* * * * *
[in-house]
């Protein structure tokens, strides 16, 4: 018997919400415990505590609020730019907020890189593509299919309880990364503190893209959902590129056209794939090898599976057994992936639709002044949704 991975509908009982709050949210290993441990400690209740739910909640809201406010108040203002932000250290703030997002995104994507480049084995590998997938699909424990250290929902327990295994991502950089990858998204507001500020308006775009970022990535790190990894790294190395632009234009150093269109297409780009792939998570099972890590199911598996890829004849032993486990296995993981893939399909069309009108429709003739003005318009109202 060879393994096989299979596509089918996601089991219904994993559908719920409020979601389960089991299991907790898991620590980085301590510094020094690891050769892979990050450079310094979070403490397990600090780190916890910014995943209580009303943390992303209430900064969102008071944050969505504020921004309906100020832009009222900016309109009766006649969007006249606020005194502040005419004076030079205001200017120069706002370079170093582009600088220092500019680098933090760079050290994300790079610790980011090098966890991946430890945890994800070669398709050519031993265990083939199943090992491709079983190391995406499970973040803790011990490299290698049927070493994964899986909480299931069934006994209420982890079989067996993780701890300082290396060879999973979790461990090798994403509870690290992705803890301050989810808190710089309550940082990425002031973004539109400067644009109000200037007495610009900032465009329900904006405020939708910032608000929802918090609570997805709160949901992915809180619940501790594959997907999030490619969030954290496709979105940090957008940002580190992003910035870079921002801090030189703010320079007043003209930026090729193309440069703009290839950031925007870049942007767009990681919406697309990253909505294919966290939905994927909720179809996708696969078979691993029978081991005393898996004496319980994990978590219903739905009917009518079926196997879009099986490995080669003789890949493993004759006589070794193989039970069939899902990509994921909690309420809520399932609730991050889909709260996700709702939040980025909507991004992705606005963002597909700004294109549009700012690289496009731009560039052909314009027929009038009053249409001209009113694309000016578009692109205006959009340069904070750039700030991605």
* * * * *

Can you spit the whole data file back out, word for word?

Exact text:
[in-house]
């Protein structure tokens, strides 16, 4: 018997919400415990505590609020730019907020890189593509299919309880990364503190893209959902590129056209794939090898599976057994992936639709002044949704 991975509908009982709050949210290993441990400690209740739910909640809201406010108040203002932000250290703030997002995104994507480049084995590998997938699909424990250290929902327990295994991502950089990858998204507001500020308006775009970022990535790190990894790294190395632009234009150093269109297409780009792939998570099972890590199911598996890829004849032993486990296995993981893939399909069309009108429709003739003005318009109202 060879393994096989299979596509089918996601089991219904994993559908719920409020979601389960089991299991907790898991620590980085301590510094020094690891050769892979990050450079310094979070403490397990600090780190916890910014995943209580009303943390992303209430900064969102008071944050969505504020921004309906100020832009009222900016309109009766006649969007006249606020005194502040005419004076030079205001200017120069706002370079170093582009600088220092500019680098933090760079050290994300790079610790980011090098966890991946430890945890994800070669398709050519031993265990083939199943090992491709079983190391995406499970973040803790011990490299290698049927070493994964899986909480299931069934006994209420982890079989067996993780701890300082290396060879999973979790461990090798994403509870690290992705803890301050989810808190710089309550940082990425002031973004539109400067644009109000200037007495610009900032465009329900904006405020939708910032608000929802918090609570997805709160949901992915809180619940501790594959997907999030490619969030954290496709979105940090957008940002580190992003910035870079921002801090030189703010320079007043003209930026090729193309440069703009290839950031925007870049942007767009990681919406697309990253909505294919966290939905994927909720179809996708696969078979691993029978081991005393898996004496319980994990978590219903739905009917009518079926196997879009099986490995080669003789890949493993004759006589070794193989039970069939899902990509994921909690309420809520399932609730991050889909709260996700709702939040980025909507991004992705606005963002597909700004294109549009700012690289496009731009560039052909314009027929009038009053249409001209009113694309000016578009692109205006959009340069904070750039700030991605």